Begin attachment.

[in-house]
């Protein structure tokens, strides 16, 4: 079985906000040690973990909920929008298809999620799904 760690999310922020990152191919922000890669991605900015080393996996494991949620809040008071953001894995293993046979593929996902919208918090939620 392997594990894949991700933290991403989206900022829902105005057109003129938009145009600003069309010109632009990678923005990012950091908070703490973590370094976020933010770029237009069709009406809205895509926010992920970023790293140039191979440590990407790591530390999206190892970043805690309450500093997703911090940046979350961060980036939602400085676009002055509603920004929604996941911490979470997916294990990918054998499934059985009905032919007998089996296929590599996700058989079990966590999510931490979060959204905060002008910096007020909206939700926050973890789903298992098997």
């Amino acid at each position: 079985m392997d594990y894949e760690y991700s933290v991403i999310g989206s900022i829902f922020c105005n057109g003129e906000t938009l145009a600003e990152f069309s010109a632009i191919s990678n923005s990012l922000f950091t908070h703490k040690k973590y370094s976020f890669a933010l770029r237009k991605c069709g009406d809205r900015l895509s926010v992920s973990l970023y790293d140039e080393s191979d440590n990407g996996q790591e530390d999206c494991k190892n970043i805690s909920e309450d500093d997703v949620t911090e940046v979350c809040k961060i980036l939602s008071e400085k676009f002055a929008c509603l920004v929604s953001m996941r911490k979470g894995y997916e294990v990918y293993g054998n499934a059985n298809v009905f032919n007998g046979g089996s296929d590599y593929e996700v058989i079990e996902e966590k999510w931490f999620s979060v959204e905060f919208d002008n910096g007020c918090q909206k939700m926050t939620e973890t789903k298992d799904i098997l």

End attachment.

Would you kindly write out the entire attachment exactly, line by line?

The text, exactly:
[in-house]
């Protein structure tokens, strides 16, 4: 079985906000040690973990909920929008298809999620799904 760690999310922020990152191919922000890669991605900015080393996996494991949620809040008071953001894995293993046979593929996902919208918090939620 392997594990894949991700933290991403989206900022829902105005057109003129938009145009600003069309010109632009990678923005990012950091908070703490973590370094976020933010770029237009069709009406809205895509926010992920970023790293140039191979440590990407790591530390999206190892970043805690309450500093997703911090940046979350961060980036939602400085676009002055509603920004929604996941911490979470997916294990990918054998499934059985009905032919007998089996296929590599996700058989079990966590999510931490979060959204905060002008910096007020909206939700926050973890789903298992098997």
């Amino acid at each position: 079985m392997d594990y894949e760690y991700s933290v991403i999310g989206s900022i829902f922020c105005n057109g003129e906000t938009l145009a600003e990152f069309s010109a632009i191919s990678n923005s990012l922000f950091t908070h703490k040690k973590y370094s976020f890669a933010l770029r237009k991605c069709g009406d809205r900015l895509s926010v992920s973990l970023y790293d140039e080393s191979d440590n990407g996996q790591e530390d999206c494991k190892n970043i805690s909920e309450d500093d997703v949620t911090e940046v979350c809040k961060i980036l939602s008071e400085k676009f002055a929008c509603l920004v929604s953001m996941r911490k979470g894995y997916e294990v990918y293993g054998n499934a059985n298809v009905f032919n007998g046979g089996s296929d590599y593929e996700v058989i079990e996902e966590k999510w931490f999620s979060v959204e905060f919208d002008n910096g007020c918090q909206k939700m926050t939620e973890t789903k298992d799904i098997l």